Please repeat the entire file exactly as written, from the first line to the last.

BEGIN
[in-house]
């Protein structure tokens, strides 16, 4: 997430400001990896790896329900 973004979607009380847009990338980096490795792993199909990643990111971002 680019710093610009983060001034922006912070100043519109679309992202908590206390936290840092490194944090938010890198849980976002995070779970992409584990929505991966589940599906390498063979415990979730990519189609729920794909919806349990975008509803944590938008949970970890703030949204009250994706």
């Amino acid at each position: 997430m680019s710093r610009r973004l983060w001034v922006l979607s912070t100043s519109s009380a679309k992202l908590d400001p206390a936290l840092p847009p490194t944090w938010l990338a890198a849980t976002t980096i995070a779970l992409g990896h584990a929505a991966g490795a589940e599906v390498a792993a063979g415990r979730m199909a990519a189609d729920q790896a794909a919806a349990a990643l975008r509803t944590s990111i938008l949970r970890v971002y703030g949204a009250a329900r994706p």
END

[in-house]
């Protein structure tokens, strides 16, 4: 997430400001990896790896329900 973004979607009380847009990338980096490795792993199909990643990111971002 680019710093610009983060001034922006912070100043519109679309992202908590206390936290840092490194944090938010890198849980976002995070779970992409584990929505991966589940599906390498063979415990979730990519189609729920794909919806349990975008509803944590938008949970970890703030949204009250994706």
């Amino acid at each position: 997430m680019s710093r610009r973004l983060w001034v922006l979607s912070t100043s519109s009380a679309k992202l908590d400001p206390a936290l840092p847009p490194t944090w938010l990338a890198a849980t976002t980096i995070a779970l992409g990896h584990a929505a991966g490795a589940e599906v390498a792993a063979g415990r979730m199909a990519a189609d729920q790896a794909a919806a349990a990643l975008r509803t944590s990111i938008l949970r970890v971002y703030g949204a009250a329900r994706p």